Age of Wisdom, Age of Foolishness (49)
“More Like Grim Fairy Stories.”
As the world’s economic policy making boys and girls came out to play, at the IMF and World Bank annual meeting in Washington two weeks ago, the various wondrous stories which they listened to were discounted by the market mechanism that is supposed to tell a rational story all of its own.
Age of Wisdom, Age of Foolishness (47) “Black September – Red October
” observed the insider selling of shares into the continued corporate share buybacks. This buyback bid seems to be very much still in place; suggesting that the capex expansion cycle, which is supposed to kick in when this buyback wave ends, is still some way off. S&P announced that approximately $1 trillion, or 95% of company income, will be spent on buybacks and dividends[i]. The conclusion therefore is that there is still no economic growth in sight in the US and that companies are sweating aged capital assets harder; and massaging earnings per share ratios harder, through reducing the denominator with buybacks. The corporate bid for US equities is therefore still strong, despite the panic selling from speculators.
“Once Upon a Time in Washington.”
This corporate bid should also be added to the global bid for US equities, identified in Age of Wisdom, Age of Foolishness (48) “Alpha and Omega”; created by capital flight back into the US Dollar to avoid the weaker global growth conditions occasioned by the expected Fed tightening and problems in the Middle East.
“The 67% Safe Haven.”
The data shows that S&P 500 companies get approximately 70% of their income from America and the rest globally[ii]. This explains the flight into the US Dollar and US Equities as the global economy weakens.
These flows were assisted by the IMF last week, when it began to opine on the state of economic growth in the key global economies. It would seem that the IMF has started the debate about the global growth issue again. The IMF cut its growth outlook for the German economy[iii], which was then underlined by the weak German industrial production data[iv]. Clearly the IMF would like Germany to revisit its strict resistance to austerity and quantitative easing by the ECB.
France then followed the IMF’s lead and also began to strongly verbally push back against fiscal austerity again[v]. The French were clearly infuriated by Mario Draghi’s adoption of the German position on the Stability Pact, at his press conference the previous week. Rather than conforming, France is aggressively dissenting; its Prime Minister however appears to be out of tune with his people. France has been most careful to equate economic growth with fiscal expansion; hence its calls for growth policies are code for fiscal stimulus. The French have even decided to wreck Draghi’s Asset Backed Security (ABS) purchase plan, in order to get their own way. Germany and Austria have resisted the ABS purchase plan on the principle that it represents deficit monetization[vi]. France has however rejected it because it does not involve national central banks; and is instead centrally controlled by the ECB directly in Frankfurt. This direct central ECB control prevents the national central banks from actively monetizing assets in their own countries; which is clearly something that the Bank of France wishes to do. The ABS purchase plan is therefore dead on arrival; because both France and Germany reject it[vii], for totally conflicting reasons however.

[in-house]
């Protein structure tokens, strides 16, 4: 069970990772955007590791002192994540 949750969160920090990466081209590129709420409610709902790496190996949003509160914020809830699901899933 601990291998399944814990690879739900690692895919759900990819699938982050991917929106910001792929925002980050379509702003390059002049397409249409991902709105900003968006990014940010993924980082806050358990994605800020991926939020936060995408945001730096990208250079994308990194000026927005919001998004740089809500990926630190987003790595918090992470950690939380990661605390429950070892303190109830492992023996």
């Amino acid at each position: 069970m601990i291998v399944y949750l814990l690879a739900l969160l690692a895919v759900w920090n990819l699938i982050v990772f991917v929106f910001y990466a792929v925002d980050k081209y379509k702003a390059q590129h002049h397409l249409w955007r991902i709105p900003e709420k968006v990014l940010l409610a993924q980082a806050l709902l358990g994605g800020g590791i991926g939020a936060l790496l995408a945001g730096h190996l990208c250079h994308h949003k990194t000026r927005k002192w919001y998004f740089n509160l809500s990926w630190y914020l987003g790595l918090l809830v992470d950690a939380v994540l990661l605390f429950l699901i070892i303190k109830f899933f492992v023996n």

The ECB then put a brave face on its ABS purchase plan and tried to regain the initiative; when Vitor Constancio alleged[viii] that the programme will be one trillion Euros in size. This scope and scale will allegedly have the desired impact on the credit creation process; and hence on economic growth. The markets remain sceptical however; and will only accept QE from the ECB. The situation in Europe therefore has to degenerate further; and the ABS purchase plan has to be given time to fail, before Draghi can start the QE debate. By then the German economy should be weak enough for him to receive a more receptive German audience. The latest German industrial output data is back at August 2009 levels[ix]; and Chancellor Merkel is already looking for “deficit neutral” forms of economic stimulus[x]. Gradually the consensus is developing that Germany is heading into recession. The response by Merkel has been very enlightening.
“She Came, She Saw, She Cut… Deficits!!!”
Age of Wisdom, Age of Foolishness (43) “The Wild Geese Chase”[xi] had observed that Germans were beginning to feel more European as the Russians began to breath down their necks. Germany sought safety in numbers at the EU. It was evident that Germany was also coming round to easing back on austerity, in return for economic reforms in its neighbours and solidarity in the face of Putin. Since then however, Russia has been brought to its knees with crippling sanctions. Feeling less threatened, Germany has begun to feel and behave more German and less European. As it heads into recession, the need for charity to begin at home, rather than in Eurozone neighbours, has made Germany become even less European. Germany’s neighbours, on the other hand, have perversely become less nationalistic and become more German also. Angela Merkel completely destroyed French requests for fiscal stimulus; and Hollande didn’t even complain[xii]. Even the ECB has become more German; and embraced the stability pact with renewed fidelity[xiii]. This reversal of roles spells nothing but trouble for the Eurozone ultimately. Draghi may be hoping that, when the Eurozone faces oblivion, he will be called upon to save the day. This is his and the Eurozone’s only hope at this point in time.